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December 11th

Our Only Hope

    Following the election I expressed the hope that this President-Elect continuing to promote such extreme views would alarm even his Republican colleagues sufficiently to hold him in check. Alas, his pronouncements and actions have continued in the same vein with concern only being expressed by those Democrats smart enough to have opposed his election in the first place. The concern is more than normal political differences of how to run a nation. It is extremism in the extreme!

    To be sure there were many of his party members who did express opposition from time to time but when push came to shove they were right there at his side supporting his election. So much for responsibility! Yes, there is something to be said for joining him now that he has the office in hopes of mitigating his extreme stated policies. My referral is to the few who cautioned us regarding the candidate who are now under consideration for high posts. The appointment of agency heads whose purpose seems to be to dismantle the agency is a different matter.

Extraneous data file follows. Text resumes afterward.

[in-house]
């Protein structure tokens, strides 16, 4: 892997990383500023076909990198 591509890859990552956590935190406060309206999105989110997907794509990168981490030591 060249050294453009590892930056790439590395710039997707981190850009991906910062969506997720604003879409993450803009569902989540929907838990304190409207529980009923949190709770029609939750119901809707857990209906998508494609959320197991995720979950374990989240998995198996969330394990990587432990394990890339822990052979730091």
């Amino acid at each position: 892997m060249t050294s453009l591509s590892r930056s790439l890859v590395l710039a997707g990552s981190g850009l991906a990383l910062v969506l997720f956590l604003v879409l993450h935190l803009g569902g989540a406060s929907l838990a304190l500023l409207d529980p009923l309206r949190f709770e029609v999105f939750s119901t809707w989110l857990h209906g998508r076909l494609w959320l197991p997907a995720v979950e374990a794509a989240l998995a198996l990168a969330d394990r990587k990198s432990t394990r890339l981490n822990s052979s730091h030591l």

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How to Win a Senate Race

    It takes a certain force of will to turn away, even briefly, from the burlesque of Donald Trump’s transition into the presidency. But that’s not the entirety of U.S. politics, just as his election wasn’t the lone political story of 2016. Other contests had important lessons. One especially draws my eye.

    It was a gigantic win for Republicans, who will use it as a model. But Democrats can learn as much from it, because it mirrored some mistakes they made nationwide.